2

Basically, the definition of expected value gives $$\sum_{n=0}^\infty n p_n(t)=\vec{\mu}(t),$$ and the definition of a probability distribution gives $$\sum_{n=0}^\infty p_n(t)=1.$$ In particular, $$\sum_{n=0}^\infty (n+1)p_n(t) = \vec{\mu}(t)+1.$$ Being explicit: \begin{align*} &\phantom{{}={}} \lambda \sum_{n = 0}^\infty(n+1)p_n(t) - \lambda ...


1

If $G_n'(s) =\sum_{r=1}^\infty \frac{n^{r-1}}{(n+1)^{r+1}}\frac{d}{dx}\left[s^r\right] = \sum_{r=1}^\infty\frac{rn^{r-1}}{(n+1)^{r+1}}s^{r-1} $, then $G_n'(1) = \sum_{r=1}^\infty\frac{rn^{r-1}}{(n+1)^{r+1}} = \frac1{n(n+1)}\sum_{r=1}^\infty\frac{rn^{r}}{(n+1)^{r}} = \frac1{n(n+1)}\sum_{r=1}^\infty rz^r $, where $z = \frac{n}{n+1} $. Since $\sum_{r=1}^\infty ...


1

Note that your series for $G_n$ is a geometric series. You can find a simple closed form for the sum. Then take the derivative.


2

A simple approach (which avoids the task of checking the nonnegativity of the function in your question) is to compare the hitting times $\tau_1$ and $\tau_2$ with the hitting time $\theta$ of $\pm2\pi$ by the process $$dY=\mathrm dW-\mathrm{sgn}(Y)\,\mathrm dt,$$ starting from some $|y|\leqslant2\pi$. Since $|\sin|\leqslant1$, $\tau_1$ and $\tau_2$ are ...


0

Whenever you right down a definition of your stochastic process as such a graph, you force it to be a Markov Chain (MC), at least if the graph is given its usual interpretation. But in that case you consider every node to be a separate state, so that the "1" below would be a state different from the top-left "1". We call that Labeled MCs: whereas an MC is ...


0

The result is true, is given as e.g. Theorem I.50 of Protter's book "Stochastic integration and differential equations", and your argument is correct. In detail, to obtain the result, assume that $M$ is a local martingale. Let $(T_n)$ be a localising sequence, such that $M^{T_n}$ is a martingale for each $n$. Then $M^{T_n\land n}$ is a uniformly integrable ...


0

If $T$ is a general stopping time, then no, as you can select e.g. $T=\infty$ and the family you claim to be uniformly integrable is $(M_{\tau_n})$ for some increasing sequence of stopping times $(\tau_n)$. Choosing $\tau_n = n$ would yield that $(M_n)_{n\ge1}$ is uniformly integrable for all martingales $M$, which is absurd. If $T$ is a bounded stopping ...


2

You can study this using a Markov chain with two states (1=post-win, 2 = post-loss), and transition matrix $$ \pmatrix{ p & 1-p\cr q & 1-q\cr}$$ The equilibrium probabilities are $q/(q+1-p)$ and $(1-p)/(q+1-p)$. The long term proportion of wins is then $q/(q+1-p)$.


1

In addition to your comment: Let $P$ be a stochastic, irreducible matrix. Since $P$ is irreducible it will be either aperiodic or periodic. $P$ aperiodic$\iff\displaystyle\lim_{k\to\infty}P^k$ exists. $P$ periodic matrix with period $d>1$ $\iff \displaystyle\lim_{k\to\infty}P^k$ does not exist. We can prove the latter using cyclic subclasses.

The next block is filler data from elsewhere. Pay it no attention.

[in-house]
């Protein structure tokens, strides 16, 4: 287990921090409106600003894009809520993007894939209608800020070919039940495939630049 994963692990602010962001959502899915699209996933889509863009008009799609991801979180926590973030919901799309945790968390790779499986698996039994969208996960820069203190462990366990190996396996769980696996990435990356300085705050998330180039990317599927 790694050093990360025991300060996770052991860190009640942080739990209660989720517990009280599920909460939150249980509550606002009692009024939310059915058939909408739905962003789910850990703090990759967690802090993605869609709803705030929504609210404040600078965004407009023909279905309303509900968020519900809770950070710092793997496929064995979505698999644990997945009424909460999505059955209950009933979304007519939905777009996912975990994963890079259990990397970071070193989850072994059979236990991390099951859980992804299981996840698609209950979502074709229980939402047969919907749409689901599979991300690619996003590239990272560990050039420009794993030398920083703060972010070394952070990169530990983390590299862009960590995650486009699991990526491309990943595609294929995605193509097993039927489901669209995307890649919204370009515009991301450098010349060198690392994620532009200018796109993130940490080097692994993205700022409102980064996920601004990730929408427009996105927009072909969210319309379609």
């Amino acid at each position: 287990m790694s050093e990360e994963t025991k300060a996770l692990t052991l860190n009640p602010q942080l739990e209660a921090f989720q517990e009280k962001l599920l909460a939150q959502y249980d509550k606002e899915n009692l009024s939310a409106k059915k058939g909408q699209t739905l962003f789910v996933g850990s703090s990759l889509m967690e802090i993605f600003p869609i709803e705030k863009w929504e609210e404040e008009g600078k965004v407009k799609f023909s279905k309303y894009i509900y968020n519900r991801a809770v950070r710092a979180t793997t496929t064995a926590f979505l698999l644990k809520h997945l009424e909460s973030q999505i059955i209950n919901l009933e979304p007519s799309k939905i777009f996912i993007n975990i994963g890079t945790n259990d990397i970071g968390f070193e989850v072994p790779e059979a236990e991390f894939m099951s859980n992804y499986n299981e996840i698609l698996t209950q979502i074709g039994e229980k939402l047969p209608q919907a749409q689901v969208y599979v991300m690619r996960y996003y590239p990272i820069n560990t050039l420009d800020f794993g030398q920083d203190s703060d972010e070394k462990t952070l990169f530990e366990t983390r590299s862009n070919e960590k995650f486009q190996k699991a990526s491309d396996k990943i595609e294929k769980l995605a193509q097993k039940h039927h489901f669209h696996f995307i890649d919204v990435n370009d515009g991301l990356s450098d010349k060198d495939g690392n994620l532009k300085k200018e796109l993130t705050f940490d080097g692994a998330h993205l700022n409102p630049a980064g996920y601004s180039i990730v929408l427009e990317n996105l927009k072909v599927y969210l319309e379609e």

1

$\dfrac{\log X_n}{n} = \dfrac{\sum_{m \le n} \log Y_m}{n} \to E\log Y_1$ almost surely by the strong law of large number. And by Jensen's inequality, $E\log Y_1 < \log EY_1 =0$ since $P(Y = 1) < 1$ So we get that $\dfrac{\log X_n}{n}$ converges to a strictly negative number alomost surely, thus $\log X_n \to -\infty$, i.e. $X_n \to 0$


0

The distributions of $(X(u),X(u+v),X(u+v+w))$ and $(-X(u),-X(u+v),-X(u+v+w))$ coincide hence $E[X(u)X(u+v)X(u+v+w)]=-E[X(u)X(u+v)X(u+v+w)]=0$.


-1

I'll replace $X_t = X(t)$. Note that $\{X_t \mid t \geq 0\}$ is a martingale. Then, for $0<p<q<r$, \begin{align*} E(X_pX_qX_r) &= E\Big( E(X_pX_qX_r \mid \mathcal{F}_q)\Big)\\ &=E\Big(X_pX_q E(X_r \mid \mathcal{F}_q)\Big)\\ &=E\Big(X_pX_q^2\Big)\\ &=E\Big(X_p(X_q-X_p+X_p)^2\Big)\\ &=E\Big(X_p(X_q-X_p)^2+X_p^3+2X_p^2(X_q-X_p) ...


0

First of all, look up the term "Superposition of a Poisson process". a) The probability you wrote does not make sense, I guess some parenthesis is missing. First you need to know that the sum of any two independent Poisson random variables $X$ and $Y$ with rates, $\lambda_1$ and $\lambda_2$ is Poisson with the sum of rates. You can show this by computing ...


0

Hint on c): $$T>t\iff X_tY_t=0$$


1

The answer is certainly: yes. By definition of a martingale, $\mathsf E M_t = \mathsf E M_0$ (just using the tower property) and since $M_0 = 0$ in your case, all follows. Note that Ito integral may not be a martingale unless some integrability conditions are satisfied, in general it may be only a local martingale - so you need to see which integrability ...


1

I'll tell you how to do one, hopefully that helps you try the others. $F_T = \{A: A\cap \{T\leq t\} \in F_t\}$. 1) $T$ is a stopping time $\Rightarrow \{T\leq t\}\in F_t$. Now, to show that $T$ is measurable wrt a sigma algebra $F_T$ we have to show that $T^{-1}(B)\in F_T\,\forall\,B\in\mathcal{B}_\mathbb{R}$. Showing this for all Borel sets $B$ is too ...


0

For any $m\in\mathbb{N}$, we have: $$\mathbb{P}[X_1-X_2=m]=\sum_{n\in\mathbb{Z}}\mathbb{P}[X_1=m+n]\mathbb{P}[X_2=n]=\lambda^m e^{-2\lambda}\sum_{n=0}^{+\infty}\frac{\lambda^{2n}}{(m+n)!n!}$$ or: $$\mathbb{P}[X_1-X_2=m]=e^{-2\lambda}I_m(2\lambda)$$ where $I_m$ is a hyperbolic Bessel function. By symmetry, the probability mass function of $X_1-X_2$ is given ...